Applying the relevant standard here, we find that the condition is not overly broad because it does not eliminate Oakley's ability to exercise his constitutional right to procreate. He can satisfy the condition of probation by making efforts to support his children as required by law. Judge Hazlewood placed no limit on the number of children Oakley could have. Instead, the requirement is that Oakley acknowledge the requirements of the law and support his present and any future children. If Oakley decides to continue his present course of conduct--intentionally refusing to pay child support--he will face eight years in prison regardless of how many children he has. Furthermore, this condition will expire at the end of his term of probation. He may then decide to have more children, but of course, if he continues to intentionally refuse to support his children, the State could charge him again under § 948.22(2). Rather, because Oakley can satisfy this condition by not intentionally refusing to support his current nine children and any future children as required by the law, we find that the condition is narrowly tailored to serve the State's compelling interest of having parents support their children. It is also narrowly tailored to serve the State's compelling interest in rehabilitating Oakley through probation rather than prison. The alternative to probation with conditions--incarceration for eight years--would have further victimized his children. And it is undoubtedly much broader than this conditional impingement on his procreative freedom for it would deprive him of his fundamental right to be free from physical restraint. Simply stated, Judge Hazlewood preserved much of Oakley's liberty by imposing probation with conditions rather than the more punitive option of imprisonment. See State v. Evans, 77 Wis. 2d 225, 230, 252 N.W.2d 664 (1977) ("Whether sentence 'is withheld or imposed and stayed, a convicted person's status as a probationer is a matter of grace or privilege and not a right' made possible by the legislature.")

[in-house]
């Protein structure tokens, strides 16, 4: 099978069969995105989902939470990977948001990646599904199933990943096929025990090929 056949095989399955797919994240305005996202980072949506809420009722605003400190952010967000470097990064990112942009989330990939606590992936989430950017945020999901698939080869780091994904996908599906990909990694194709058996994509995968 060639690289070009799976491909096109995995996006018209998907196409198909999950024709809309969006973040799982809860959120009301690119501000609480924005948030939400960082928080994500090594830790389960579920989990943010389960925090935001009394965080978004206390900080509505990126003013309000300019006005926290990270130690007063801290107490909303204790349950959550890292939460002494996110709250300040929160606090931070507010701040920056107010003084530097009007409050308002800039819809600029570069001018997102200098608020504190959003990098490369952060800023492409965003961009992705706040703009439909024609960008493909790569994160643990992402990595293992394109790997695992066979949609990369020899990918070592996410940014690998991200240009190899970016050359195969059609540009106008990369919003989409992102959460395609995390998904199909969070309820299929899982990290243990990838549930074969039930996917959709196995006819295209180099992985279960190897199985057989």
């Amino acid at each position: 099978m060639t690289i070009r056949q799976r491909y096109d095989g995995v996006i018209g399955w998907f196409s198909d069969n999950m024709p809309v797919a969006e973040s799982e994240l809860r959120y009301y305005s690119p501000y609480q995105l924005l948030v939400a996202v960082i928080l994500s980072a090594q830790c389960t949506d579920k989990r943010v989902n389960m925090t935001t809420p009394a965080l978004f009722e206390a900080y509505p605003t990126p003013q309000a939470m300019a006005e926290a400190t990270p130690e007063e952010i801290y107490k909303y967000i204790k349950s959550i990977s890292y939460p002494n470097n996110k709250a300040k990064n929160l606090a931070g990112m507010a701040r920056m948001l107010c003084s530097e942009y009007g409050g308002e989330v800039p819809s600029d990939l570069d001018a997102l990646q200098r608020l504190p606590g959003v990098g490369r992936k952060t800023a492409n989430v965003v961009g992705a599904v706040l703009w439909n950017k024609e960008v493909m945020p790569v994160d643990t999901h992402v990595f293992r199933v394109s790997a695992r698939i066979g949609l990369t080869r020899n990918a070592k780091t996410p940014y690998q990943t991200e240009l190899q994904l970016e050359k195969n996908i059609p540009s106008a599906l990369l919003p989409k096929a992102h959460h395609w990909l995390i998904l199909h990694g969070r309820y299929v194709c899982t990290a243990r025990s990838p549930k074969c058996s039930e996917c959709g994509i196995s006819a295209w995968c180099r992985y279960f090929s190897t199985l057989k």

But in a dissent, Justice Ann Bradley claimed finances as a requirement of procreation creates an unequal world...
... by allowing the right to procreate to be subjected to financial qualifications, the majority imbues a fundamental liberty interest with a sliding scale of wealth. Men and women in America are free to have children, as many as they desire. They may do so without the means to support the children and may later suffer legal consequences as a result of the inability to provide support. However, the right to have a child has never been rationed on the basis of wealth.
Privacy and ethics laws can't possibly keep up with the pace of medical technology.
The latest evidence of this is a Wall St. Journal story last week that reported on the medical implant devices being installed in people. They're beaming back information to, in this case, Fridley-based Medtronic, which can only give it to a patient's doctor and a patient's hospital, not the patient.
At the same time, though, Medtronic is planning to make money off the data by, perhaps, selling it to insurance companies.
If patients get a look at their own data, doctors are worried they won't know what it means, or worse, they'll overreact to what they think it means.
That theme is becoming clear, too, in a fascinating , infrequent series on NPR about genome sequencing. The latest installment focuses on the debate over whole genome sequencing on babies. If it reveals a particular medical future, what right does the child have to that data -- or to not have that data?
"In theory it sounds absolutely fantastic," says sociologist Stefan Timmermans, who studies newborn screening at UCLA. "The reality is that there's a lot of uncertainty about each of the data points you receive. So if people start making health decisions or life-or-death decisions based on information that is so tenuous at this point, I think this could indeed be a nightmare scenario."